Covid-19 upside? Air pollution is down across the globe
Most of the world is currently under lockdown to try and curb the spread of the deadly coronavirus. While many lives have been lost to Covid-19 and over 400,000 infected, one upside of the lockdown seems to be a major decrease in pollution levels around the world.
Satellite images have revealed a massive fall in global nitrogen dioxide levels. Don't believe us? Well, images by the US space agency NASA are clear indicator of decreasing NO2 levels. In February the concentration of nitrogen dioxide (NO2) fell drastically in Wuhan, China, coinciding with the lockdown of the city which is the epicentre of the COVID-19 pandemic.
According to the BBC, an analysis carried out for the climate website Carbon Brief suggested there had been a 25% drop in energy use and emissions in China over a two week period. Scientists predict that this will lead to an overall fall of about 1% in China's carbon emissions this year.
Most countries have travel advisories - or outright bans - in place to restrict the spread of the virus as well and the airline industry has been temporarily grounded.
A new animation showing the variation of nitrogen dioxide emissions over #China (Dec-March) – thanks to @CopernicusEU #Sentinel5P data.
Sentinel-5P currently provides the most accurate measurements of NO2 and other trace gases from space.
https://t.co/Gn9mvSnIu6 pic.twitter.com/nDLrboKnXG— ESA EarthObservation (@ESA_EO) March 19, 2020
Northern Italy has seen a decline as well and so has parts of the United States. The Guardian reports that readings from ESA’s Sentinel-5P satellite show that over the past six weeks, levels of nitrogen dioxide (NO2) over cities and industrial clusters in Asia and Europe were markedly lower than in the same period last year.
Breathing better in — the irony of a respiratory illness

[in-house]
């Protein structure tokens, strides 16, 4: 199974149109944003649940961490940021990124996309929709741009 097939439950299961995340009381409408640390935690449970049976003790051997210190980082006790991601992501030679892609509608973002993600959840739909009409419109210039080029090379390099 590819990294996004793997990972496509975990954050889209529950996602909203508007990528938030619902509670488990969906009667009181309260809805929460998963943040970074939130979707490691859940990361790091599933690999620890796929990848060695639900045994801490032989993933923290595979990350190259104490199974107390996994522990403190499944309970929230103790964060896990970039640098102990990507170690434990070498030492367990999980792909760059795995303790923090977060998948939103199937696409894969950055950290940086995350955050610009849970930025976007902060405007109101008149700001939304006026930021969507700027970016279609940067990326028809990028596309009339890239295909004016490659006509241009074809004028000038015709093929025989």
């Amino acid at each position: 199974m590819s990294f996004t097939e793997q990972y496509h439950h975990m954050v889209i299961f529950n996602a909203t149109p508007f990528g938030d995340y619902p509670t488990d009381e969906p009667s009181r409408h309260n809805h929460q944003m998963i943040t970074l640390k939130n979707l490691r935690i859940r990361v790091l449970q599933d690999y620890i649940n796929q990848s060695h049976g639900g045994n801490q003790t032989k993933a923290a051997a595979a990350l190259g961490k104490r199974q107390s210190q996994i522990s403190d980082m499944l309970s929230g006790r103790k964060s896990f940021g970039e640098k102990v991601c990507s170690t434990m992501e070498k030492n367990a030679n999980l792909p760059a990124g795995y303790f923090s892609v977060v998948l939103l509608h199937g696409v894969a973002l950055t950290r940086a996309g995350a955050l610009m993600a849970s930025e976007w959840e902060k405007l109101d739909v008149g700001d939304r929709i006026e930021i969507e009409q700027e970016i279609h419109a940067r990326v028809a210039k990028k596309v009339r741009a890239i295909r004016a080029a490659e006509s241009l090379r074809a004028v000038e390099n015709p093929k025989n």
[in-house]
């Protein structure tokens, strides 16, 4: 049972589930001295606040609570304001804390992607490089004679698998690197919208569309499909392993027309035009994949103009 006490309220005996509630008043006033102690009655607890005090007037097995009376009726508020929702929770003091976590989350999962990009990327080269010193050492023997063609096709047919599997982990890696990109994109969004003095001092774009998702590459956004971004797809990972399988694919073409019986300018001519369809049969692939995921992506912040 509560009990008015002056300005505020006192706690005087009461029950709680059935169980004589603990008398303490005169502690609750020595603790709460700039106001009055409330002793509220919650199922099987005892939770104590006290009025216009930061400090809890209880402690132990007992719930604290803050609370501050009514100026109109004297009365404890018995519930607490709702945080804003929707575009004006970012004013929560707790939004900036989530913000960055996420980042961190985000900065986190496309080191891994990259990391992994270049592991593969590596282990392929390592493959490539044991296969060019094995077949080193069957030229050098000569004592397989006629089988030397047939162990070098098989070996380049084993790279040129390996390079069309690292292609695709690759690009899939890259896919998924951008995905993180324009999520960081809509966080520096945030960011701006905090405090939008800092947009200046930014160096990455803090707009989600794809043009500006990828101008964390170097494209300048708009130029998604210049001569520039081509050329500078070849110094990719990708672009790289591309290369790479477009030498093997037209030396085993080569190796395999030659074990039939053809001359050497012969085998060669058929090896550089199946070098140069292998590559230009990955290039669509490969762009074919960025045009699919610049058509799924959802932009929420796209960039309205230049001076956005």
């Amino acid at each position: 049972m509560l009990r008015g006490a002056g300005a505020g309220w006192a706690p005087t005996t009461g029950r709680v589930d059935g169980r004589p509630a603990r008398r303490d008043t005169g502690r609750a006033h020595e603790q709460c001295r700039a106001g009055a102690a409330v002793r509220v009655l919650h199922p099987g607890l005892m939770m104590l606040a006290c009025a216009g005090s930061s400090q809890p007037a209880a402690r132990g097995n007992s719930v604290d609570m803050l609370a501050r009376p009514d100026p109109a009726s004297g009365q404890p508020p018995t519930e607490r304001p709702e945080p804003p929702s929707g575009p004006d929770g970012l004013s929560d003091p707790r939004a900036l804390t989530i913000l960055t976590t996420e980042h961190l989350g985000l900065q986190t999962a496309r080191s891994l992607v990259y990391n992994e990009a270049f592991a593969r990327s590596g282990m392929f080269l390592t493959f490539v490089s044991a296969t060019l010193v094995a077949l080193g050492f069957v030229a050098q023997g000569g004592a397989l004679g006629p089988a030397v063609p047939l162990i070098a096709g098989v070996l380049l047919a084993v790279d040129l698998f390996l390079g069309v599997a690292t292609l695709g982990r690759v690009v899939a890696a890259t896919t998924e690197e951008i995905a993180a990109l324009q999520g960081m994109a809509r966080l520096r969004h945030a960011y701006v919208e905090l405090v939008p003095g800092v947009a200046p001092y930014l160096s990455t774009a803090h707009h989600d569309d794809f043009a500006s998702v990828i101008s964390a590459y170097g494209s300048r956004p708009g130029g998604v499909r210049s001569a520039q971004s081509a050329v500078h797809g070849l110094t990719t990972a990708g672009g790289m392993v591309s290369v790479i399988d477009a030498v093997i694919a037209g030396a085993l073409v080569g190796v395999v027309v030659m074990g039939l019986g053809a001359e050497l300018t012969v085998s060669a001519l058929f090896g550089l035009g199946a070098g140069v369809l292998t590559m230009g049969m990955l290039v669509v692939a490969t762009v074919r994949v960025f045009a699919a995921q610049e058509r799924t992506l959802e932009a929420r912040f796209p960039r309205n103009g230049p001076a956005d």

Northern Italy’s air quality notably improved from the Coronavirus lockdown, as people stayed home. Here are the NOX emissions seen from space.
From the @ESA #Sentinel5P satellite, showing the first 10 weeks of 2020. pic.twitter.com/BFQk2wuech— Steve Jurvetson (@FutureJurvetson) March 14, 2020
As more andmore people are being asked to stay at home and only step outside unless it is absolutely necessary, such as picking up food and medicine or perform essential jobs, the world will see a further decline in NO2 levels.
In February 2020, India once again topped an annual list of cities with the worst air quality in the world. According to that study, 21 of the 30 most polluted cities in the world were in India.
However, Air Quality and Weather Forecasting And Research (SAFAR) reports, nitrogen oxide levels in the atmosphere since March 5, 2020 have fallen by approximately 45% in Mumbai and Pune, and by 50% or so in Ahmedabad, as compared to the levels recorded in 2018 and 2019.
Skies clear, air pollution levels drop as Mumbai stays indoors
MUMBAI: Forecasting and Research (SAFAR). According to SAFAR, there was a 45% drop in concentration of nitrogen oxide (NOx) this month compared to March 2018 and 2019. pic.twitter.com/X9NcV96r7n— AIN NEWS 24 (@news_ain) March 22, 2020
So while we're still grappling to contain this virus, here's your daily dose of good news.
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